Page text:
I realize that my definition is a bit narrow, and deeply fostered in American Roots.
But then again, so am I!

I also enjoy traditional Irish and Scotts-Irish tunes like The Beggerman and Whisky in the Jar.


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Subject: RE: Glad to be back here!
From: Alice
Date: 27 Nov 08 - 01:10 AM

Flyer, defining folk music is kind of a joke around here.
(see Threads on the Meaning of Folk and tons of others)

Welcome back!!

Alice


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Subject: RE: Glad to be back here!
From: Flyer
Date: 26 Dec 08 - 08:23 PM

Sooo,
We ordered the Dulcimer Kit from Backyard Music in CT. My Wife ordered it for me for a Christmas present. Wouldn't give it to me even a day early. She's like that you know… :-( ...She ordered it with the 6 1/2 fret and 4th string. I would like to point out that the folks at Backyard Music were excellent to deal with. My wife communicated with them a few times reagarding the order and we even made a change to the order after I decided that I wanted the 6 1/2 fret. They shipped in less than 10 days and everything was exactly as promised.

Anyway I opened it up on Thursday and after the kids went off to enjoy their new acquisitions, I assembled it, it went together real nice. The instructions are for the most part very good. There are one or two minor issues that I will send a note to the folks at Backyard Music about. I elected to make a couple of minor changes to make the box a little more solid as well. But it only took a couple of hours to assemble it and I think it sounds quite good. I tuned it DAA and within a few minutes was picking out several recognizable tunes in a few different styles. I can qualify saying recognizable because my Wife began to sing along with me…She is like that you know… :-)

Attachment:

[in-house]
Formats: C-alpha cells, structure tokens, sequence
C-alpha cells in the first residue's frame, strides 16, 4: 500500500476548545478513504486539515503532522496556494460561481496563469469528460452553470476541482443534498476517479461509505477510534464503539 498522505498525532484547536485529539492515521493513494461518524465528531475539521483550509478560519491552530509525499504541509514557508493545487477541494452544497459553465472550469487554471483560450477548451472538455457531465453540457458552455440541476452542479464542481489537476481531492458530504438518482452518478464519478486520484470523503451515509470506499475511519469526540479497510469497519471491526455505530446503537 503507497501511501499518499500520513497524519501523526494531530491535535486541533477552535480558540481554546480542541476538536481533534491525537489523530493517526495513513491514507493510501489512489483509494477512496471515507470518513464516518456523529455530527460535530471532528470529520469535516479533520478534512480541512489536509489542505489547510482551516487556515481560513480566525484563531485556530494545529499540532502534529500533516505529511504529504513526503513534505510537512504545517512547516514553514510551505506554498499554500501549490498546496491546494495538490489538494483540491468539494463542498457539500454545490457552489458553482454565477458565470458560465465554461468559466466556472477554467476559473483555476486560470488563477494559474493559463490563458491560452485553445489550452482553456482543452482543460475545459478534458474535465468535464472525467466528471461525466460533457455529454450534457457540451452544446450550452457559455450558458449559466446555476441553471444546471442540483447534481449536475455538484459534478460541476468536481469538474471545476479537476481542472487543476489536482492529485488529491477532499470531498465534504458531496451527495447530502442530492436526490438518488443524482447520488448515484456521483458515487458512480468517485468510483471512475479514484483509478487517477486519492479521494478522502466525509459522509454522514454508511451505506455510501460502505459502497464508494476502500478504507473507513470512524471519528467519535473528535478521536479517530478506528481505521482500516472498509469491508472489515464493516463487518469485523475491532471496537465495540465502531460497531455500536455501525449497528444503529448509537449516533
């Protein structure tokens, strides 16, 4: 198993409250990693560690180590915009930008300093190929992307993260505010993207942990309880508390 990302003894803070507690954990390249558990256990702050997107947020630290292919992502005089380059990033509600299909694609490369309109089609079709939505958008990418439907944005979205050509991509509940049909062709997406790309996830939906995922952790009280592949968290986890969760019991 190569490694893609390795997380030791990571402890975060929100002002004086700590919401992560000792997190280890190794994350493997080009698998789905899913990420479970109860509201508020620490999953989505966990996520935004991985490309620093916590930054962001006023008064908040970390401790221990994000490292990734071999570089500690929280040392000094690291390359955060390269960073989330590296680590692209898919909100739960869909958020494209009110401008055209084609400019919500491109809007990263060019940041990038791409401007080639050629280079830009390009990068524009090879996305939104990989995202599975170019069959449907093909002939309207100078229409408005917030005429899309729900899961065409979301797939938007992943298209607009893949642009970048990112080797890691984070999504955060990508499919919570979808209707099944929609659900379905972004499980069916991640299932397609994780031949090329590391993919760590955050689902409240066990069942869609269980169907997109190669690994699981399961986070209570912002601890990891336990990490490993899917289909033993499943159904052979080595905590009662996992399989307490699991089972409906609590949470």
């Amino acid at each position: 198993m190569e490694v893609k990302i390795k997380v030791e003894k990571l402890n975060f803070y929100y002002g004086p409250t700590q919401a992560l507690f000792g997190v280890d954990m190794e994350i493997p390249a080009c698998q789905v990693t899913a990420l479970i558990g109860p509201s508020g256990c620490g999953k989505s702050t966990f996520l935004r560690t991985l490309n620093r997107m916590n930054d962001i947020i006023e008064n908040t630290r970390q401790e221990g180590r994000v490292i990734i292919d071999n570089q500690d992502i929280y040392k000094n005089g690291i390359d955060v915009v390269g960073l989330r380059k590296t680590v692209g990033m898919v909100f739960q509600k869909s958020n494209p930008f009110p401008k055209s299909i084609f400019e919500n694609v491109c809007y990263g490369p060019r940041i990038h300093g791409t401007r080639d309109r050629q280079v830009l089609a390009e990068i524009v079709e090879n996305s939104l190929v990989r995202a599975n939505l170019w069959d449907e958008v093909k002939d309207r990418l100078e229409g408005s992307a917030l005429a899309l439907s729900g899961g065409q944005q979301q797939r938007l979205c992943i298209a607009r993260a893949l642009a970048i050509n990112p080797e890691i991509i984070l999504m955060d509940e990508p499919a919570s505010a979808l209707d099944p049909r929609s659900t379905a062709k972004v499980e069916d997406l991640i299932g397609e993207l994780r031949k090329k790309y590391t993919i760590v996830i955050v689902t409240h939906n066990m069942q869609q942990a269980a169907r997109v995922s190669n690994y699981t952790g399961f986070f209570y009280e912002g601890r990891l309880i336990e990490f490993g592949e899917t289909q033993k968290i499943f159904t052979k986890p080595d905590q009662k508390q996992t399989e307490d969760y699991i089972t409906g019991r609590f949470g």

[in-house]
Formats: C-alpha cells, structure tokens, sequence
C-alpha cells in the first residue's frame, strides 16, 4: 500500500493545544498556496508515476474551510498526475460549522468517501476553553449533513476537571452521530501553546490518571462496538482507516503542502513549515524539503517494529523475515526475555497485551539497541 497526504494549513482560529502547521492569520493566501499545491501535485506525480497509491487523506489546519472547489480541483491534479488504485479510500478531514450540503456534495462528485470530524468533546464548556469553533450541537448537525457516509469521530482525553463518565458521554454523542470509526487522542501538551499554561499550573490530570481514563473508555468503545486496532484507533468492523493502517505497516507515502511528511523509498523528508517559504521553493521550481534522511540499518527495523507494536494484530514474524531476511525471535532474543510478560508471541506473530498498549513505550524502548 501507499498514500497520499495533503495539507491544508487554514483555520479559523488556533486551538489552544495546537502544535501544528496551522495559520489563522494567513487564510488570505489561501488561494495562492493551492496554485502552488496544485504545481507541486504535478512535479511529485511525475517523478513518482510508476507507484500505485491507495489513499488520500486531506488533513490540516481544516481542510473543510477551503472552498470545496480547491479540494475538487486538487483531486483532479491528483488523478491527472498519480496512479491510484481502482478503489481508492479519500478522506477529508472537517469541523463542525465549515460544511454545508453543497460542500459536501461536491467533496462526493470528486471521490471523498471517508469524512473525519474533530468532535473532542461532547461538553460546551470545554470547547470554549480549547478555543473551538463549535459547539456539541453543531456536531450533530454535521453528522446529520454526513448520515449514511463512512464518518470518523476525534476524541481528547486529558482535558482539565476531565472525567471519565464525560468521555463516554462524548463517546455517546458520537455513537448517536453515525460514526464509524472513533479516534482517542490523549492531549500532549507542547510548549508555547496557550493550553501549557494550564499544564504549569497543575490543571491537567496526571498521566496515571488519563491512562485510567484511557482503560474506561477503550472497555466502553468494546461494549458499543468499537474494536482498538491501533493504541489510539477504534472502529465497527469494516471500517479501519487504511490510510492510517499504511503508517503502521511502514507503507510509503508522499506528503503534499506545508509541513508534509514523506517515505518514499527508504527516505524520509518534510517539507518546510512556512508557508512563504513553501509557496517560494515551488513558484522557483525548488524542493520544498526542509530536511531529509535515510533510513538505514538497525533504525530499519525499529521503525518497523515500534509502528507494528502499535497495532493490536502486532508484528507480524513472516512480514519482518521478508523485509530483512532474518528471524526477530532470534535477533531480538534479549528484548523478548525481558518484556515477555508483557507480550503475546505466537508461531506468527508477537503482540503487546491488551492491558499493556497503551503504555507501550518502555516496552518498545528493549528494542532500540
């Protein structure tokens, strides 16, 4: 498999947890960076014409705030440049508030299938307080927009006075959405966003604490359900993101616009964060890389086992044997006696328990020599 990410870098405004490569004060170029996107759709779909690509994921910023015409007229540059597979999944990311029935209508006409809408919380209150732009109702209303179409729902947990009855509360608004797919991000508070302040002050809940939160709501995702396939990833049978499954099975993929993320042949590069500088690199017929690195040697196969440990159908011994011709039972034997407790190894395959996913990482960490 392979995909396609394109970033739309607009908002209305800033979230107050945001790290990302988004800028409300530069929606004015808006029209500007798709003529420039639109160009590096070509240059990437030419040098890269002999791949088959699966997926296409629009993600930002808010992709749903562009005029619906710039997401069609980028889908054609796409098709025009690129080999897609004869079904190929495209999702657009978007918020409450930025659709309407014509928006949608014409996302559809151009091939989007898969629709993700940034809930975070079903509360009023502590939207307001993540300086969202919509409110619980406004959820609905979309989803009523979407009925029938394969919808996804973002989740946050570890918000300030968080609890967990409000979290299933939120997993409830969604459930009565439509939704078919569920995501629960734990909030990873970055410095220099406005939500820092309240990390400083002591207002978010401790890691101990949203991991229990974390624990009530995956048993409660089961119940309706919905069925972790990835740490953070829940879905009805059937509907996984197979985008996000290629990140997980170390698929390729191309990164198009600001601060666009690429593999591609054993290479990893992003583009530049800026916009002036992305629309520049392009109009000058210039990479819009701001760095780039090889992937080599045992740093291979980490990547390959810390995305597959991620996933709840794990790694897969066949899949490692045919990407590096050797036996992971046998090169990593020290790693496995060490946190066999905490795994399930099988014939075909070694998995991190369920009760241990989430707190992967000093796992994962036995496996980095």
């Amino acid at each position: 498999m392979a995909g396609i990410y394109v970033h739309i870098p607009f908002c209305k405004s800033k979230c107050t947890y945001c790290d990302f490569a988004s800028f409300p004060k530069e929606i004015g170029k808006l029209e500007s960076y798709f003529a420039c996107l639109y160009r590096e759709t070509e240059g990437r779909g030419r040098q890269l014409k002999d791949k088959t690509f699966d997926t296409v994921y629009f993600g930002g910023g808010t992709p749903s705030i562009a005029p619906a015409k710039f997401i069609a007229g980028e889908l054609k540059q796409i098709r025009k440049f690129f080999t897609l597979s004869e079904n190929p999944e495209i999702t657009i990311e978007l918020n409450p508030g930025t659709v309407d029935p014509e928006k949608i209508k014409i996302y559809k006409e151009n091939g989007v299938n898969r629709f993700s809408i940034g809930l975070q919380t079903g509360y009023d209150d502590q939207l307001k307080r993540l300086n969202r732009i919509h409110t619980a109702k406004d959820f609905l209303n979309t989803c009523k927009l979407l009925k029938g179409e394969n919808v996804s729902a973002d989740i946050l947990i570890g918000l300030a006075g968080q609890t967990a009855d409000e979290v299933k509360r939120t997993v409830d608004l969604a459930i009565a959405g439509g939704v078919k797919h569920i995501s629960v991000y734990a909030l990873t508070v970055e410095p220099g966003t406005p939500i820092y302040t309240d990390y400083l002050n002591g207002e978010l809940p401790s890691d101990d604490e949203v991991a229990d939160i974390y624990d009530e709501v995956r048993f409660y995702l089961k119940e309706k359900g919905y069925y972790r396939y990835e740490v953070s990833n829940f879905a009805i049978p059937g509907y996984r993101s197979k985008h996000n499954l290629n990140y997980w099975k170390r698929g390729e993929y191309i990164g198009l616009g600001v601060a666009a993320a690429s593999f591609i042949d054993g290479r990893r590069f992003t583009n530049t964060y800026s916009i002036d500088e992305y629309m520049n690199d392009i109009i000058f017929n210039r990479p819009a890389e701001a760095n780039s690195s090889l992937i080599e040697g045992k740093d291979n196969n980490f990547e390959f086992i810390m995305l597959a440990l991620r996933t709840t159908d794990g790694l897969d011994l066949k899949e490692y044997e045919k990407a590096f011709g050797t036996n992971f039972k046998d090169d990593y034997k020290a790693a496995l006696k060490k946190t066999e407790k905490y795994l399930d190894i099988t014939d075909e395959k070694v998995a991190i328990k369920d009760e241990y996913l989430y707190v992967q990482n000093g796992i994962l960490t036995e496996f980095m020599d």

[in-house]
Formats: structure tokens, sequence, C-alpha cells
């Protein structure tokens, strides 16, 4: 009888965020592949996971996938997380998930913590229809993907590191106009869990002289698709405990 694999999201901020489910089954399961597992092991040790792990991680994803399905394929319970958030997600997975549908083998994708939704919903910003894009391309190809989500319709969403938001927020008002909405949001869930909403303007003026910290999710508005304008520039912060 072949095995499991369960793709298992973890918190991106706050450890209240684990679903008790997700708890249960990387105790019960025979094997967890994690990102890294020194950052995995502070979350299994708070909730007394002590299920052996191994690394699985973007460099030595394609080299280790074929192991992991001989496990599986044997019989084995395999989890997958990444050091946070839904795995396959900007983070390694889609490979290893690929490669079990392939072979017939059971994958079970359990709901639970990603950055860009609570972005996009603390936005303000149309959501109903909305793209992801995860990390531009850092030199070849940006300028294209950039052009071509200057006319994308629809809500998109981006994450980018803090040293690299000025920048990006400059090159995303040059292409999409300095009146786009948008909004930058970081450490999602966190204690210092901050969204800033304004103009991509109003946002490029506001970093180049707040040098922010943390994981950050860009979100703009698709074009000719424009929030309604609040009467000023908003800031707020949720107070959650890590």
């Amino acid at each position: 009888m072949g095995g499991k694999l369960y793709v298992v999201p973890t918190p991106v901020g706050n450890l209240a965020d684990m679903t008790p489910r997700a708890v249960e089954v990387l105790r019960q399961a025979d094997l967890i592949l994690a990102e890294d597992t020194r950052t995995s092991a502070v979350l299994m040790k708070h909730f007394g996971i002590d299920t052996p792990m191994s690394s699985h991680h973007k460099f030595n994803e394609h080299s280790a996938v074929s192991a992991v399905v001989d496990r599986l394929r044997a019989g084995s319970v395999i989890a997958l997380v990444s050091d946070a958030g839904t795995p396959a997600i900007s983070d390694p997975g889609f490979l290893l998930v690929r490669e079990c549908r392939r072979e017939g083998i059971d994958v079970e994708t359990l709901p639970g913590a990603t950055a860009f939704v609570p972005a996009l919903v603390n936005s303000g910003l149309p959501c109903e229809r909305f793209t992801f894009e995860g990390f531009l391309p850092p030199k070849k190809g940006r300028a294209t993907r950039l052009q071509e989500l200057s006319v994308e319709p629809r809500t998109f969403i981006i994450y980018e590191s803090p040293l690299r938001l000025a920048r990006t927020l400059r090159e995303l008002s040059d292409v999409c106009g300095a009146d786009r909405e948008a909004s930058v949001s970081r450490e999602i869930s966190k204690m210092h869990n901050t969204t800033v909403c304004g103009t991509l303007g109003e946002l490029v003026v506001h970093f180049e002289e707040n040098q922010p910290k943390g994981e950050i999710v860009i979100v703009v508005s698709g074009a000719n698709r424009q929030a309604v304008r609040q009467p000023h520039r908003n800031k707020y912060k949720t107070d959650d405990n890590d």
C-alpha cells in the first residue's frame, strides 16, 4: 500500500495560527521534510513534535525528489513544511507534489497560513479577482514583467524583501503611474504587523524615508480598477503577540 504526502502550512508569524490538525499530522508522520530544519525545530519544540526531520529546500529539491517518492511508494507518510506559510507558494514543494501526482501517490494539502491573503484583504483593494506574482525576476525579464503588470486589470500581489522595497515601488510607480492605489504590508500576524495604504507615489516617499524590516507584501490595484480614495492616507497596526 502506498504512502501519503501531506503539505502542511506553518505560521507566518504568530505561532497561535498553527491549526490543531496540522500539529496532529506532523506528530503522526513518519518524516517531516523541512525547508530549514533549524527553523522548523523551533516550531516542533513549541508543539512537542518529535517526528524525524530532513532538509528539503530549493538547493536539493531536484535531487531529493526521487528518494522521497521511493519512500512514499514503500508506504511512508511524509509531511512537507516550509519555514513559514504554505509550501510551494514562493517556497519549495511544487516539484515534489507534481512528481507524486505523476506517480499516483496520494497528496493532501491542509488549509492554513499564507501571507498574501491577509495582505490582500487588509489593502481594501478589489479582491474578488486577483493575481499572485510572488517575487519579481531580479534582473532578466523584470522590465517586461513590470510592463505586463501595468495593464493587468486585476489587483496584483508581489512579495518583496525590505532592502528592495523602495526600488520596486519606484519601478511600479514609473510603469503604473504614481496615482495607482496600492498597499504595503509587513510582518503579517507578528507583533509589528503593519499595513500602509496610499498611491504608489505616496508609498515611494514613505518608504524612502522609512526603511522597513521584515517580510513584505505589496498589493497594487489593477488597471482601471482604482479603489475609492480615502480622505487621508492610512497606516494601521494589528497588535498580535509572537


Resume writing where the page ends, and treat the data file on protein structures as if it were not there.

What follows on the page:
One thing I did to help me was to place a piece of tape along the fretboard and numbered the frets. I have some experience with Tabs and the Dulcimer tabs are easy to follow, but the lack of inlay spots to use as reference points cause me to keep stopping to count frets then I loose my place in the tabs.

I find it to be a magnitude easier than the Banjo. I look forward to learning it well enough to do a little entertaining with it in the future. I will defiantly be playing Christmas Carols next year.

Any tips or suggestions from those of you with experience will be welcome...


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Subject: RE: Glad to be back here!
From: Sorcha
Date: 26 Dec 08 - 09:22 PM

Yea, you gotta have that 6 1/2 fret. Otherwise, NO minor stuff.


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Subject: RE: Glad to be back here!
From: katlaughing
Date: 26 Dec 08 - 09:57 PM

It's a lot of fun and instant gratification, eh?! Larkin's book and Jean Ritchie's book are both highly recommended. Otherwise just keep playing, trying out different things and have fun!

My grandson, at the time 4.5 years old, and I built one for him as he liked playing my Black Mountain one. We had fun putting it together, painting it and all. It sounds pretty good and he enjoys the heck out of it.


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Subject: RE: Glad to be back here!
From: Will Fly
Date: 27 Dec 08 - 04:56 AM

Hi, Flyer - enjoy that dulcimer. A buddy of mine in Baltimore made one for me some months ago - a teardrop shape made from English Walnut and Purple Heart wood - and sent it across the pond. I'd always wanted one since seeing John Pearse, Jean Ritchie in the 60s, and Roger Nicholson in the 70s. They're lovely instruments- have a great time with yours!

Will


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Subject: RE: Glad to be back here!
From: foggers
Date: 12 Apr 09 - 02:35 PM

Coming late to the party on this old thread (I was just fishing around for anything on dulcimers here on Mudcat).

Flyer ,if you have not already found it there is a terrific dulcimer forum called "Everything Dulcimer".